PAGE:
Texting is becoming a more common and acceptable communication avenue between real estate agents and buyers, with a US survey indicating the right text at the right time could speed up the selling process.
In a study of more than 500 consumers and 350 real estate sales professionals, cloud-based mortgage finance platform Ellie May found over three-quarters of consumers believed text had the potential to improve the selling process, while 87 per cent of sales professionals planned to increase their use of text over the next five years.
But the ‘Great TEXTpectations’ report goes on to warn, it’s about the right text at the right time.
The found nearly half of buyers (44%–46%) believed it was appropriate for a seller/agent to text for each of the following reasons:
- Appointment reminders
- Missing document notifications
- Deadline reminders
- Status updates
- Urgent and important notifications
- When having trouble connecting through other channels
But consumer responses also showed text messaging can hurt sales efforts if not used in an appropriate fashion. Less than one-third of consumers felt it was appropriate for a seller/agent to text for the following reasons:
- Promotions or special programs (29%)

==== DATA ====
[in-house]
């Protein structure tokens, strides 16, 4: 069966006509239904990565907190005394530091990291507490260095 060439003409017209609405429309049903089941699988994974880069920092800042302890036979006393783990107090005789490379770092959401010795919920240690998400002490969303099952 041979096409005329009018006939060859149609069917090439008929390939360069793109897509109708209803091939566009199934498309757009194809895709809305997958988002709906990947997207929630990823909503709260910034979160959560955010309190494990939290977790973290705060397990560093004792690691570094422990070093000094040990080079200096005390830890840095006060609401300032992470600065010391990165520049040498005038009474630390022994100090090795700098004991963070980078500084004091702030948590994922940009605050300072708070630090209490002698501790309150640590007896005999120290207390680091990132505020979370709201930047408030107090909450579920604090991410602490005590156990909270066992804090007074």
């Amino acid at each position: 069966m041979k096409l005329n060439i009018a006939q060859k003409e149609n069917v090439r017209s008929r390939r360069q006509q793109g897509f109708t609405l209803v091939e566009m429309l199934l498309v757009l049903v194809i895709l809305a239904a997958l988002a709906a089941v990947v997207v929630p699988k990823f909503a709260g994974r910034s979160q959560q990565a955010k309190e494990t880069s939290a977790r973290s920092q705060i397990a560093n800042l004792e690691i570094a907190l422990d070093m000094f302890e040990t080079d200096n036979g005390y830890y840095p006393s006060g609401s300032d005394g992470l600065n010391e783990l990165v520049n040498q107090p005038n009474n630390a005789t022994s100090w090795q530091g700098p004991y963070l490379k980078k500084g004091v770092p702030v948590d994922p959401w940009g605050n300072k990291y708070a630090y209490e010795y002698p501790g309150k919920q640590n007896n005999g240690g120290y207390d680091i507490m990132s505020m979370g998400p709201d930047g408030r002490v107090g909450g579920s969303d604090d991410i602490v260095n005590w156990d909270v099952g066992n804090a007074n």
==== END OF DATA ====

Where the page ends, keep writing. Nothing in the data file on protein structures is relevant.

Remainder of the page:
- Happy birthday wishes (26%)
- Just to say hello (19%)
“Consumers have been telling us that text messaging is well suited for their on-the-go, digital lives,” said Nick Hedges, Senior Vice President, Consumer Engagement Strategy at Ellie Mae.
“This detailed feedback can be invaluable for sales professionals looking to make smarter decisions about integrating text messaging into their digital lead generation and sales workflows.”
Meanwhile, sellers/agents cited three main challenges to implementing text:
- Compliance concerns (56%)
- No tool available (50%)
- Don’t want to use personal mobile phone (34%)
“Sales professionals have a tremendous opportunity to improve engagement and outcomes by integrating and synchronising text with other communication channels,” Mr Hedges continued. “They can deliver a more optimal consumer experience by aligning text use and other efforts to individualised preferences.”
Previous Ellie Mae research showed that all buyers, regardless of age, have a strong preference for more online and digital interaction with their seller.
The survey finds another compelling trend: the overall upward movement for text, and downward trend for email. Emailing is becoming less popular as the number of consumers who find email intrusive has grown over the last 5-10 years. The survey shows that text is already preferred over email for important and urgent methods.
“Though it has a long way to go, the widespread upward trend of preference for text raises the possibility that text might someday become the preferred method of communication,” Mr Hedges said.
“But for the foreseeable future, consumers prefer text on a situational basis and there is no contact strategy that is one-size-fits-all.”